Michael Schlatterer, Team Leader Residential Valuation for CBRE in Berlin: “The German federal capital is profiting from its increasingly positive socio-demographic development, a significant shortage of rental units due to the virtual absence of building activities as well as the fact that it is widely known for its cultural offers. Together with the relatively low rent level, this has resulted in a significant increase in rents over the past few years. In some neighbourhoods in particular in the district of Mitte and in Kreuuzberg-Friedrichshain, the rents have already reached the double digits. A similar development can be seen in the prices for owner-occupied flats. The yields for apartment buildings, however, are still on a comparably moderate level compared to other metropolises. We estimate that in 2011 a further €6 to 6.5bn will be generated by sales of single apartment blocks (single asset deals) and owner-occupied flats in addition to the institutional investment sector. Berlin is thus underpinning its position as most important and most fungible local transaction market for residential real estate in Europe.”

Jan Linsin, Head of Research for CBRE Germany, adds:
“For 2012, we generally expect a similarly robust and positive residential market as in the previous year. Against the background of a continuously favourable financing environment particularly for small to medium-sized residential assets and the lack of low-risk alternative assets, it is to be expected that the market will tend to be characterized by an excess demand, should the developments in the international finance markets not change fundamentally. The market might gain more international attention through the possible sales of the housing stock of Landesbank Baden-Württemberg, BayernLB, TLG or the sale of the shares in the Nassauische Heimstätte of the federal state of Hessen as well as further large volume portfolio sales that are currently being discussed. From our point of view, this would also have fundamental positive effects on the entire German residential real estate market and would result in a transaction volume comparable to the level of the previous year.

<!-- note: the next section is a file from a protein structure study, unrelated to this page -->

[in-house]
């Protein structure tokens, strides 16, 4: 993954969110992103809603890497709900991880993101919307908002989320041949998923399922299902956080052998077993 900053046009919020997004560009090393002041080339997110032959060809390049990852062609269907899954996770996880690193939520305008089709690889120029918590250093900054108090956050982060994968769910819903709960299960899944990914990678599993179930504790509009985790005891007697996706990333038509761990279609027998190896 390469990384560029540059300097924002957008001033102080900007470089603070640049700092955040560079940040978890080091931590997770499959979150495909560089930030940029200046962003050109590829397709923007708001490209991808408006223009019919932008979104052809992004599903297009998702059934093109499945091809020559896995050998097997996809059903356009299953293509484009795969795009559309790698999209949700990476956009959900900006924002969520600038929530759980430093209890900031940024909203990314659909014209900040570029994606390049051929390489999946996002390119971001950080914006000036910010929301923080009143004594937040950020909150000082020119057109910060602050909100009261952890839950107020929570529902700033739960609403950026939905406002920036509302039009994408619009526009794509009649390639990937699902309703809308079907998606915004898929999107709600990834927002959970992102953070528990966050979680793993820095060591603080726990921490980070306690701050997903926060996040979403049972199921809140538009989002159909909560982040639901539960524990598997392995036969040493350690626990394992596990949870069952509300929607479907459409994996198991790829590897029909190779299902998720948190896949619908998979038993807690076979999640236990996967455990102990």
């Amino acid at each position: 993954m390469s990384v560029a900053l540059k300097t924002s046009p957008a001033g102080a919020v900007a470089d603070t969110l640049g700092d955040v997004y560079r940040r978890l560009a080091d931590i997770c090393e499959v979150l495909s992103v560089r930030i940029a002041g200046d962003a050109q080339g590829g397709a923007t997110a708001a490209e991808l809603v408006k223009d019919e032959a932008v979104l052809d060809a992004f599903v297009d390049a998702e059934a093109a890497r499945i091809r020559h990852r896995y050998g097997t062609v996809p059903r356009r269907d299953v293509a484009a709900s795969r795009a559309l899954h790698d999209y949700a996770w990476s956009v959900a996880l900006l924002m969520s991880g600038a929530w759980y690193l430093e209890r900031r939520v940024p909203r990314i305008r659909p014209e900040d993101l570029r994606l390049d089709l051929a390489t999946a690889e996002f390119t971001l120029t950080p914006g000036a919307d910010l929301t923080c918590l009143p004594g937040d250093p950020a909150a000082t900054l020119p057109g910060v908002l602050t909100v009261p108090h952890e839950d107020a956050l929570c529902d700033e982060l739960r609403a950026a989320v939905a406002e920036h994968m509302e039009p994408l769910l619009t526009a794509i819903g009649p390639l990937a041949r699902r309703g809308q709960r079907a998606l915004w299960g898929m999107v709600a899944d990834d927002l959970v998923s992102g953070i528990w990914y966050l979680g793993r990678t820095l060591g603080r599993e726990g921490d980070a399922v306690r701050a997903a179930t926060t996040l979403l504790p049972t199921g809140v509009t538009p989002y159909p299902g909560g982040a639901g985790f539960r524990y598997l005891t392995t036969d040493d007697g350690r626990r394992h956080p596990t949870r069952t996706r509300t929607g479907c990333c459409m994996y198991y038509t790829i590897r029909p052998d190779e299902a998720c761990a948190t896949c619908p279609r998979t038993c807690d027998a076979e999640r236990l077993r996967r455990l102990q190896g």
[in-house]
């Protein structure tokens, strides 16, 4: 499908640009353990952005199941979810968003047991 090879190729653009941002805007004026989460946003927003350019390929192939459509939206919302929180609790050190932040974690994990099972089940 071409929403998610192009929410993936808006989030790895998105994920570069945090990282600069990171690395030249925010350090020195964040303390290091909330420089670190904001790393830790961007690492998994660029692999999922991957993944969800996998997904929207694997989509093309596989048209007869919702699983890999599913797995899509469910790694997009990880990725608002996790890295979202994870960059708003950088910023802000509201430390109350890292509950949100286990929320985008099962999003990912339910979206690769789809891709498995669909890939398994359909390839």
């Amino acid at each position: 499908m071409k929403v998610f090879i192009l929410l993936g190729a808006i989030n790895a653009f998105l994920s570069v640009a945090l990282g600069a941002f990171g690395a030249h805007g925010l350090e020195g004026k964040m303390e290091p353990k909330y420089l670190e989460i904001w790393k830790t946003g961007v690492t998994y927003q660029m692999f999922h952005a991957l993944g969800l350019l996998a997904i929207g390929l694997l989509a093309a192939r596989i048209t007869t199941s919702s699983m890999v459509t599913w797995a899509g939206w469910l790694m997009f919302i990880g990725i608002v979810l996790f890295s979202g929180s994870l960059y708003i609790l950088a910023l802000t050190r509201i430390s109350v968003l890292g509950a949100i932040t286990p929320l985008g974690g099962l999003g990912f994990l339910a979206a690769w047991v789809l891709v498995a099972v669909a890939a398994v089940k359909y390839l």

Further information on CBRE:
CBRE Group, Inc. (NYSE:CBG), a Fortune 500 and S&P 500 company headquartered in Los Angeles, is the world’s largest commercial real estate services firm (in terms of 2010 revenue). The Company has approximately 31,000 employees (excluding affiliates), and serves real estate owners, investors and occupiers through more than 300 offices (excluding affiliates) worldwide. CBRE offers strategic advice and execution for property sales and leasing; corporate services; property, facilities and project management; mortgage banking; appraisal and valuation; development services; investment management; and research and consulting. Since 1073, CBRE is also represented with a head office in Frankfurt/Main. Further offices are located in Berlin, Dusseldorf, Cologne, Hamburg and Munich. Please visit our website at www.cbre.de.


Contact:
CBRE GmbH
Konstantin Lüttger
Head of Residential Investment Germany
T: +49 (0) 69 17 00 77 29
konstantin.luettger@cbre.com

Michael Schlatterer MRICS
Team Leader Residential Valuation
T: +49 (0)30 726154156
michael.schlatterer@cbre.com

Dr. Jan Linsin
Head of Research Germany
T +49 (0) 69 17 00 77 663
jan.linsin@cbre.com
www.cbre.de